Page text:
Led Zeppelin
By Michael Ventre

1. "Untitled" (aka Led Zeppelin IV or Zoso) (1971)
By this time, the steeped-in-blues neo-metal band consisting of Jimmy Page, Robert Plant, John Bonham and John Paul Jones had released three albums, all of which possessed a raw and unrelenting power, but only hints of sophistication. But this was the collection of songs that fully displayed the myriad shades of their songwriting talents and exhibited musical influences from the folksy to the medieval. "Stairway to Heaven" by now has been played into the ground by FM jocks, but its lilting poetry and that of "The Battle of Evermore" signaled a new and exciting direction for the quartet. "Black Dog" and "Rock and Roll" represent Zep's core constituency well. And "Going to California" and "When the Levee Breaks" are two of the most underrated songs in their entire catalog.

2. "Houses of the Holy" (1973)
This was another giant leap forward in the band's development as well as their most consistently excellent effort yet. There isn't one cut on this album that could be considered filler. And the variation in styles is not experimental tripe, but a resounding success. There's the James Brown parody of "The Crunge," the reggae-influenced "D'yer Mak'er," the prancing-through-a-meadow joyfulness of "Over The Hills And Far Away" and the moody "No Quarter." But the two best songs on the album are "The Ocean," a lively rocker with some catchy Page riffs and Plant cries, and "The Rain Song," a simple and beautiful ballad that is anything but all wet.

3. "Led Zeppelin I" (1969)
Those in rock's intelligentsia and maybe some fans on the fringe knew of the innovative guitar work of Page from his days with the Yardbirds. Even fewer knew of Plant's piercing vocals in obscure English bands. All that changed with the release of this debut album, which ushered in a new era of British rock heavily influenced by American blues. As you might expect, this isn't a totally consistent work of art. "Your Time Is Gonna Come" and "Black Mountain Side" should have been left in the studio. But this also produced some of Led Zeppelin's most iconic material, such as "Dazed and Confused," "Good Times Bad Times" and "Communication Breakdown." Jones and Bonham would have their moments later; this brought more focus on Page's fuzz-box guitar sound and Plant's screams.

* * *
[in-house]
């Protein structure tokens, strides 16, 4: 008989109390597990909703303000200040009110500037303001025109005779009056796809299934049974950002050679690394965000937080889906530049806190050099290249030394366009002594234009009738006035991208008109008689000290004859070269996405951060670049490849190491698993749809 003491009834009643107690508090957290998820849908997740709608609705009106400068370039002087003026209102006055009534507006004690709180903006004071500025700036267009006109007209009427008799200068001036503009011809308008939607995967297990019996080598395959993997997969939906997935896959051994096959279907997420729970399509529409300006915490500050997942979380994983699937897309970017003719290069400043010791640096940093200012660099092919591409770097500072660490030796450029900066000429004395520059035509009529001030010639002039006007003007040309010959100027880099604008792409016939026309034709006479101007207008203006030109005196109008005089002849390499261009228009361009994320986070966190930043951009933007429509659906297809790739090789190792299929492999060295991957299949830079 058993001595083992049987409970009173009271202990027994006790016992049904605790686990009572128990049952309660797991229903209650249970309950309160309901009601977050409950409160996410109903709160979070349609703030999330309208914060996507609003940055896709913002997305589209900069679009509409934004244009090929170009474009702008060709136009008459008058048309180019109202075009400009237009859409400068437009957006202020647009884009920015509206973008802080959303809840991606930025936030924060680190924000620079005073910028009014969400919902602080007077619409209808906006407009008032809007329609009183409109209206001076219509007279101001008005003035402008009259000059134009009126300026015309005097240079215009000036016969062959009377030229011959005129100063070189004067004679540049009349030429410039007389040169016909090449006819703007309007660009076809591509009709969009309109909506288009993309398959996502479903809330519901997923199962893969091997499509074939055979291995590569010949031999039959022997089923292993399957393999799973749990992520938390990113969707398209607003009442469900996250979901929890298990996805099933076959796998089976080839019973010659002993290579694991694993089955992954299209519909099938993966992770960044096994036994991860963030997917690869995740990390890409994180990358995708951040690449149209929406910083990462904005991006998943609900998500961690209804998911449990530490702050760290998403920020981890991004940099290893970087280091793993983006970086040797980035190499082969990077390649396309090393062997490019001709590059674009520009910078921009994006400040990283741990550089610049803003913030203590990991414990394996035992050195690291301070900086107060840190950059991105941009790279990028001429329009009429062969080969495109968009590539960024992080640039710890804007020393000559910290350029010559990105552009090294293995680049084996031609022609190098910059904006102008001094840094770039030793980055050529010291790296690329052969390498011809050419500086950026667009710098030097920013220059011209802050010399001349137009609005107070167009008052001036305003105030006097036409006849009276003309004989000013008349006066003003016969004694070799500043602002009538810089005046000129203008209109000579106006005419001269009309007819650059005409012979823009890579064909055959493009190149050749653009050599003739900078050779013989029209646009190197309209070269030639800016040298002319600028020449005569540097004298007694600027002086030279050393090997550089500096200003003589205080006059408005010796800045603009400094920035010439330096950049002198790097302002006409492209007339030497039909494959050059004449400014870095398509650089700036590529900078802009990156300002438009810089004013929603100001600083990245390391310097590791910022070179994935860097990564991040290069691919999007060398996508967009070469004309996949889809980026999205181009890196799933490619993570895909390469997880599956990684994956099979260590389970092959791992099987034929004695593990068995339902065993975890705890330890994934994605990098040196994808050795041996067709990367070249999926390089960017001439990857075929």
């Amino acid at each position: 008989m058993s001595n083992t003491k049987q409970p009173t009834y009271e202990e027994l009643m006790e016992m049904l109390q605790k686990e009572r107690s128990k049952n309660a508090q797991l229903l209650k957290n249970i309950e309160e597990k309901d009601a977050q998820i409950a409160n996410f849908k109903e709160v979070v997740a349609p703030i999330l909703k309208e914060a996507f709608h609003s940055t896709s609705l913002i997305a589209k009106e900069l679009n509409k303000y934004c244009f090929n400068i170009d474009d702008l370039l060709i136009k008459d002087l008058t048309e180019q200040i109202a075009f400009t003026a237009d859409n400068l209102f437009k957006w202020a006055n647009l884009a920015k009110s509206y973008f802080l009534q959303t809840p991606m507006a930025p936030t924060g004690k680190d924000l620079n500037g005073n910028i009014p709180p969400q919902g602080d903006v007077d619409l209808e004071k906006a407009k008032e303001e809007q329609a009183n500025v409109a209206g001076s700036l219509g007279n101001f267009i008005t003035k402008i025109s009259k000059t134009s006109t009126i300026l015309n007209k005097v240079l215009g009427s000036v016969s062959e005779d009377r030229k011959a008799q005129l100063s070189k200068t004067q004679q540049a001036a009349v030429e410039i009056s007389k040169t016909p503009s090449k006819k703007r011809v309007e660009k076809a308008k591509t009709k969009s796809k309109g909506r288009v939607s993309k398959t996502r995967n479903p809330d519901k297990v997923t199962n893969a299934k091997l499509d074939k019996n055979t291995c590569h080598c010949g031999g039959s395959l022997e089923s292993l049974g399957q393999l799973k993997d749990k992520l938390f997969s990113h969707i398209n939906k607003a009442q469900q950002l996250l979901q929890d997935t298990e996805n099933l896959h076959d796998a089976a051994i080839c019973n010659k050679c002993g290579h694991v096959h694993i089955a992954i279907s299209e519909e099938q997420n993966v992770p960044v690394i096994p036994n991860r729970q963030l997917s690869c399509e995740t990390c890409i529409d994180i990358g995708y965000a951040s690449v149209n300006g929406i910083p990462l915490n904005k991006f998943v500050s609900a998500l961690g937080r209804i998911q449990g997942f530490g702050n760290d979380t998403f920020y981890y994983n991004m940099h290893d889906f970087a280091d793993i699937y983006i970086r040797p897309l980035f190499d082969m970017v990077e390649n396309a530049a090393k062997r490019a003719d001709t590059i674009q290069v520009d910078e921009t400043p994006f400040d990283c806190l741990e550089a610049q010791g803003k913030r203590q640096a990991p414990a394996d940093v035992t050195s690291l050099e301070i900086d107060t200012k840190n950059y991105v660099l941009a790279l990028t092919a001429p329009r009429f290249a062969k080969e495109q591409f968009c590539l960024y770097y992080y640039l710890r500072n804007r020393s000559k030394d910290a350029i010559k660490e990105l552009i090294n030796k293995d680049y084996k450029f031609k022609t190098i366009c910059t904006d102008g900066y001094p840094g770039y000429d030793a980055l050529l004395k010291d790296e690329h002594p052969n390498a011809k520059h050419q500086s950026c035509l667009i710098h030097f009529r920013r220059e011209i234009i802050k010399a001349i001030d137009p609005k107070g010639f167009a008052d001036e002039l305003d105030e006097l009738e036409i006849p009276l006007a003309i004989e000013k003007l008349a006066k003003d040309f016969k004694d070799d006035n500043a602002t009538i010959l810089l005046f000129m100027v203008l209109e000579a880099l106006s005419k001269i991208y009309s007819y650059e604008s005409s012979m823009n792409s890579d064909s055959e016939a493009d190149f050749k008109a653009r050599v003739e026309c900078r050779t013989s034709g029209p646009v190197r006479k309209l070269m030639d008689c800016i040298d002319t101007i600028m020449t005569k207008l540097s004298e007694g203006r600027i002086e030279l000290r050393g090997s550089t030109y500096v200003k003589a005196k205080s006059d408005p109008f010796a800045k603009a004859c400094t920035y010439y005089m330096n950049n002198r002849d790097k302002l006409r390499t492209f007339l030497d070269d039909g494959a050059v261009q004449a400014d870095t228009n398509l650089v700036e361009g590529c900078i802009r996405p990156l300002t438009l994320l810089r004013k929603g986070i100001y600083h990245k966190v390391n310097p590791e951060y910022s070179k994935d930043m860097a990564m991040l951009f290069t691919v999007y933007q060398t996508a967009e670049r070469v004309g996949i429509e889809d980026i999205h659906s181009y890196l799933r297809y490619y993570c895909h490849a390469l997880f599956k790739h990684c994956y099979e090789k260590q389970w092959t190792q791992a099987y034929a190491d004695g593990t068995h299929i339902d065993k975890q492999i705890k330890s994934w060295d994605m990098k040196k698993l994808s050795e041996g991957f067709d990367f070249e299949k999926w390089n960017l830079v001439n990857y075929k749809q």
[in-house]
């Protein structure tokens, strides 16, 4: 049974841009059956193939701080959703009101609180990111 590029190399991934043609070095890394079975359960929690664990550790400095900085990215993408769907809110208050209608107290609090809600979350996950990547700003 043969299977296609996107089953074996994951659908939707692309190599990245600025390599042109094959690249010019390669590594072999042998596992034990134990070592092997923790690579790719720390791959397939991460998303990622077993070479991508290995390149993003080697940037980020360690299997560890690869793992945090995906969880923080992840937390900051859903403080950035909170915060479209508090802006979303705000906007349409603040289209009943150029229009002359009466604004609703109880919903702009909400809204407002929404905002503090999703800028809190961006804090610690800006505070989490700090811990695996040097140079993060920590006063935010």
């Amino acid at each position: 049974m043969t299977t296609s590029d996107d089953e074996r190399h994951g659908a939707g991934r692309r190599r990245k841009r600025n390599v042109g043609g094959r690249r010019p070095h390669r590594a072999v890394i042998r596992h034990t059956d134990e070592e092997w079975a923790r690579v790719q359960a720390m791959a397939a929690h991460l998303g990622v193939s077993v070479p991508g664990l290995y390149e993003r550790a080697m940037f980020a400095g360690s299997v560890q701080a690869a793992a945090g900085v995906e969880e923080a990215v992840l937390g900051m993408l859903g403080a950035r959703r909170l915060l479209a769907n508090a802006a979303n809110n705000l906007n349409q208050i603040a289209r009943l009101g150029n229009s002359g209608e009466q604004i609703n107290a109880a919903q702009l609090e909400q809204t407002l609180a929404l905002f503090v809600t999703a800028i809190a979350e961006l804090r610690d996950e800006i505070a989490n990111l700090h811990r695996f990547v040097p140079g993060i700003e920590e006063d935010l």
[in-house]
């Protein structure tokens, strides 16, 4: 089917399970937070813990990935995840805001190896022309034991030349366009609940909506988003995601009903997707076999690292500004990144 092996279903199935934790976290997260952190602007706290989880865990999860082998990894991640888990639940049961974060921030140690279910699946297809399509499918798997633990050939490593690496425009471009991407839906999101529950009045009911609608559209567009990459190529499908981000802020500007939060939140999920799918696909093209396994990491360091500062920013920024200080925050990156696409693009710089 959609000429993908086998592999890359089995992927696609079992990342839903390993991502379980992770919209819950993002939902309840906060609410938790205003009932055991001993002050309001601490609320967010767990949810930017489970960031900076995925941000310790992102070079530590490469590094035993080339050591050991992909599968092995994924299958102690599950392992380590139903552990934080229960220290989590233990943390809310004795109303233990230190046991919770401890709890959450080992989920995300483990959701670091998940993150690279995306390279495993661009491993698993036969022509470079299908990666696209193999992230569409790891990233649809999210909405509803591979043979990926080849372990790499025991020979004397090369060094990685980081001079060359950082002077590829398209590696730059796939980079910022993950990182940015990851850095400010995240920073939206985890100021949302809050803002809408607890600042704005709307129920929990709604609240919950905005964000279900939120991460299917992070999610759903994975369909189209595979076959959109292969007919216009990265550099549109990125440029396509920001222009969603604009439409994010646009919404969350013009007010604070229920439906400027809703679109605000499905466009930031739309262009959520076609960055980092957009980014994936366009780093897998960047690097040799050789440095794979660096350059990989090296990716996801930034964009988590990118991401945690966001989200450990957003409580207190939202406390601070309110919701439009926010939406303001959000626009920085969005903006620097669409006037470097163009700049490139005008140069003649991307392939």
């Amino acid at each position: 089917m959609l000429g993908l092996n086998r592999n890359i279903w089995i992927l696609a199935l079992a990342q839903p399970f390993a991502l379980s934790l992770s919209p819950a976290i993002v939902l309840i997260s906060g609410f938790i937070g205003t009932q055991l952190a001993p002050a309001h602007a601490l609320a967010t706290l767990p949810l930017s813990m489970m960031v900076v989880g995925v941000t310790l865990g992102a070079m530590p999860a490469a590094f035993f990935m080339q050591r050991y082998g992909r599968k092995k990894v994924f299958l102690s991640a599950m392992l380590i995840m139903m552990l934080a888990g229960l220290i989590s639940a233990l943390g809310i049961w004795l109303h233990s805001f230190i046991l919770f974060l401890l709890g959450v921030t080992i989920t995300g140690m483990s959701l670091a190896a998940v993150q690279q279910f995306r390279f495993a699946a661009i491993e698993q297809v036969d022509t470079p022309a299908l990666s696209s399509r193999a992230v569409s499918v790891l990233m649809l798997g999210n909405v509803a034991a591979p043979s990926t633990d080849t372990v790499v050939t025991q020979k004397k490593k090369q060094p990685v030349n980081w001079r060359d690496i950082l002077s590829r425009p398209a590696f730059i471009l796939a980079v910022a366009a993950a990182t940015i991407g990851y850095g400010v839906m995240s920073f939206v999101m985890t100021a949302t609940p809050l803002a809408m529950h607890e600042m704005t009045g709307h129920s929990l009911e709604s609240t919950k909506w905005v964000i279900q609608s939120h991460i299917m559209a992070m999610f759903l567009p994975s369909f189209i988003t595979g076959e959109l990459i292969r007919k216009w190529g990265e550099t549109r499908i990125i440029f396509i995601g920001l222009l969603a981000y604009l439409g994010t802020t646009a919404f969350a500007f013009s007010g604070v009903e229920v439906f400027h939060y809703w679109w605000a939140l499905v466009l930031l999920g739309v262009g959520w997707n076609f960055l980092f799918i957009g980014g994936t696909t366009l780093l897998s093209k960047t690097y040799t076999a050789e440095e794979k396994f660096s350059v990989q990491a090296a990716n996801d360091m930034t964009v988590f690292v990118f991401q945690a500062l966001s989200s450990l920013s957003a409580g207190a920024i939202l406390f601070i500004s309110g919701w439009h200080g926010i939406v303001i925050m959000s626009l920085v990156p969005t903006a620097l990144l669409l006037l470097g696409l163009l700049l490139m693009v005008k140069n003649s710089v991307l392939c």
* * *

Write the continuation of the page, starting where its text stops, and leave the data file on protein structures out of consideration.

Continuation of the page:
4. "Physical Graffiti" (1975)
This was their first two-record album, so it gets kudos for twice as much great music. It's an absolute tour de force. "Physical" is probably best known for producing "Kashmir," an FM staple that, because of its sheer repetitive nature, became more monotonous with overplay than the usual worn-out platter. And if anything else, "Kashmir" put a spotlight on Bonham's masterful drum work for people who hadn't been paying attention since '69. But there are many terrific cuts here that explore the limits of Page's sonic imagination. Of particular note are "Houses of the Holy," "Bron-Yr-Aur," "In My Time of Dying" and "The Rover." Plus, of all their album covers, the bleak apartment building facade might be the coolest.

5. "In Through the Out Door" (1979)
This was their first studio release in three years, since "Presence," and a lot had happened in the world musically in between. New wave, punk and disco were moving onto the charts in force. Rather than adapt to the trend of the moment, Zeppelin took their own sound and extended it, maintaining their love of delving into various styles with a country romp like "Hot Dog," a catchy pop-rocker like "In The Evening," a calypso number like "Fool in the Rain," a standard blues venture like "I'm Gonna Crawl" and a dreamy synthesizer excursion like "Carouselambra." The band broke up the following year after the untimely death of John Bonham.

First of all, it's hard to assign "dud" status to any of Zep's albums. Their worst could still top the charts if released fresh today. But if pressed, there are a couple of candidates.

"Coda" was released in 1982, after the band split, and it is basically a collection of songs that didn't make the cut on previous releases. Since this was an attempt to clean out the garage and squeeze a few more bucks out of the Zeppelin catalog, it's not really accurate to list it as a dud since it was never designed to be received as their proudest achievement.

Personally, my least favorite album is Led Zeppelin II. I know it's popular. I know it has received tons of airplay over the years. But to me, after their smashing debut disk, this seemed like an overt attempt to create a more commercially acceptable collection. I would only rate a pair of songs on II as being among their best ? "Whole Lotta Love" and "Bring It On Home."

The rest are weak. If I hear "Heartbreaker/Living Loving Maid" one more time, I think I'll scream like Plant. It belongs on "Coda."


Yeah. Funny. Not. You lure me in with "Funny joke!"(fool that I am) and I find a breakdown of the top 5 Led Zep albums.

For the love of God, I HAVE all of their albums. I can judge for myself.

And he's not kidding about Led Zeppelin II. He doesn't like it. Quite frankly, I don't listen to II or Coda either.